# Network Address Functions and Operators

Table 9-34 shows the operators available for the cidr and inet types. The operators << , <<= , >> , >>= , and && test for subnet inclusion. They consider only the network parts of the two addresses (ignoring any host part) and determine whether one network is identical to or a subnet of the other.

Table 9-34. cidr and inet Operators

Operator Description Example
< is less than inet '192.168.1.5' < inet '192.168.1.6'
<= is less than or equal inet '192.168.1.5' <= inet '192.168.1.5'
= equals inet '192.168.1.5' = inet '192.168.1.5'
>= is greater or equal inet '192.168.1.5' >= inet '192.168.1.5'
> is greater than inet '192.168.1.5' > inet '192.168.1.4'
<> is not equal inet '192.168.1.5' <> inet '192.168.1.4'
<< is contained by inet '192.168.1.5' << inet '192.168.1/24'
<<= is contained by or equals inet '192.168.1/24' <<= inet '192.168.1/24'
>> contains inet '192.168.1/24' >> inet '192.168.1.5'
>>= contains or equals inet '192.168.1/24' >>= inet '192.168.1/24'
&& contains or is contained by inet '192.168.1/24' && inet '192.168.1.80/28'
~ bitwise NOT ~ inet '192.168.1.6'
& bitwise AND inet '192.168.1.6' & inet '0.0.0.255'
| bitwise OR inet '192.168.1.6' | inet '0.0.0.255'
+ addition inet '192.168.1.6' + 25
- subtraction inet '192.168.1.43' - 36
- subtraction inet '192.168.1.43' - inet '192.168.1.19'

Table 9-35 shows the functions available for use with the cidr and inet types. The ``` abbrev ``` , ``` host ``` , and ``` text ``` functions are primarily intended to offer alternative display formats.

Table 9-35. cidr and inet Functions

Function Return Type Description Example Result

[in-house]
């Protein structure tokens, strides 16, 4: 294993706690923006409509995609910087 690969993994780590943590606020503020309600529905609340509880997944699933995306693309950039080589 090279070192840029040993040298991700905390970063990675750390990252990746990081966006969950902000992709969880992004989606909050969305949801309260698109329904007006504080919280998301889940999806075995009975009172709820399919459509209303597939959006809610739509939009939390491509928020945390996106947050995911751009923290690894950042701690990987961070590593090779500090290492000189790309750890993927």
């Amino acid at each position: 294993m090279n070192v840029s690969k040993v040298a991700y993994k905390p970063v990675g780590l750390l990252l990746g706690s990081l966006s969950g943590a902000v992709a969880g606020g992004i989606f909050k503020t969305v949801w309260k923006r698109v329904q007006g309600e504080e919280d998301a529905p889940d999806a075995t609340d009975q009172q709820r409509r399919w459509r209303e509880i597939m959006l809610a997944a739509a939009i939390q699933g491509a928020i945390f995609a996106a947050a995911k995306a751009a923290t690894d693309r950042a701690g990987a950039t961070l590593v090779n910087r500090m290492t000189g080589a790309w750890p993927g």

``` abbrev( inet ) ``` text abbreviated display format as text abbrev(inet '10.1.0.0/16') 10.1.0.0/16
``` abbrev( cidr ) ``` text abbreviated display format as text abbrev(cidr '10.1.0.0/16') 10.1/16
``` broadcast( inet ) ``` inet broadcast address for network broadcast('192.168.1.5/24') 192.168.1.255/24
``` family( inet ) ``` int extract family of address; 4 for IPv4, 6 for IPv6 family('::1') 6
``` host( inet ) ``` text extract IP address as text host('192.168.1.5/24') 192.168.1.5
``` hostmask( inet ) ``` inet construct host mask for network hostmask('192.168.23.20/30') 0.0.0.3
``` masklen( inet ) ``` int extract netmask length masklen('192.168.1.5/24') 24
``` netmask( inet ) ``` inet construct netmask for network netmask('192.168.1.5/24') 255.255.255.0
``` network( inet ) ``` cidr extract network part of address network('192.168.1.5/24') 192.168.1.0/24
``` set_masklen( inet , int ) ``` inet set netmask length for inet value set_masklen('192.168.1.5/24', 16) 192.168.1.5/16
``` set_masklen( cidr , int ) ``` cidr set netmask length for cidr value set_masklen('192.168.1.0/24'::cidr, 16) 192.168.0.0/16
``` text( inet ) ``` text extract IP address and netmask length as text text(inet '192.168.1.5') 192.168.1.5/32
``` inet_same_family( inet , inet ) ``` boolean are the addresses from the same family? inet_same_family('192.168.1.5/24', '::1') false
``` inet_merge( inet , inet ) ``` cidr the smallest network which includes both of the given networks inet_merge('192.168.1.5/24', '192.168.2.5/24') 192.168.0.0/22

Any cidr value can be cast to inet implicitly or explicitly; therefore, the functions shown above as operating on inet also work on cidr values. (Where there are separate functions for inet and cidr , it is because the behavior should be different for the two cases.) Also, it is permitted to cast an inet value to cidr . When this is done, any bits to the right of the netmask are silently zeroed to create a valid cidr value. In addition, you can cast a text value to inet or cidr using normal casting syntax: for example, inet( expression ) or colname ::cidr .

Table 9-36 shows the functions available for use with the macaddr type. The function ``` trunc( macaddr ) ``` returns a MAC address with the last 3 bytes set to zero. This can be used to associate the remaining prefix with a manufacturer.

Table 9-36. macaddr Functions

Function Return Type Description Example Result
``` trunc( macaddr ) ``` macaddr set last 3 bytes to zero trunc(macaddr '12:34:56:78:90:ab') 12:34:56:00:00:00

The macaddr type also supports the standard relational operators ( > , <= , etc.) for lexicographical ordering, and the bitwise arithmetic operators ( ~ , & and | ) for NOT, AND and OR.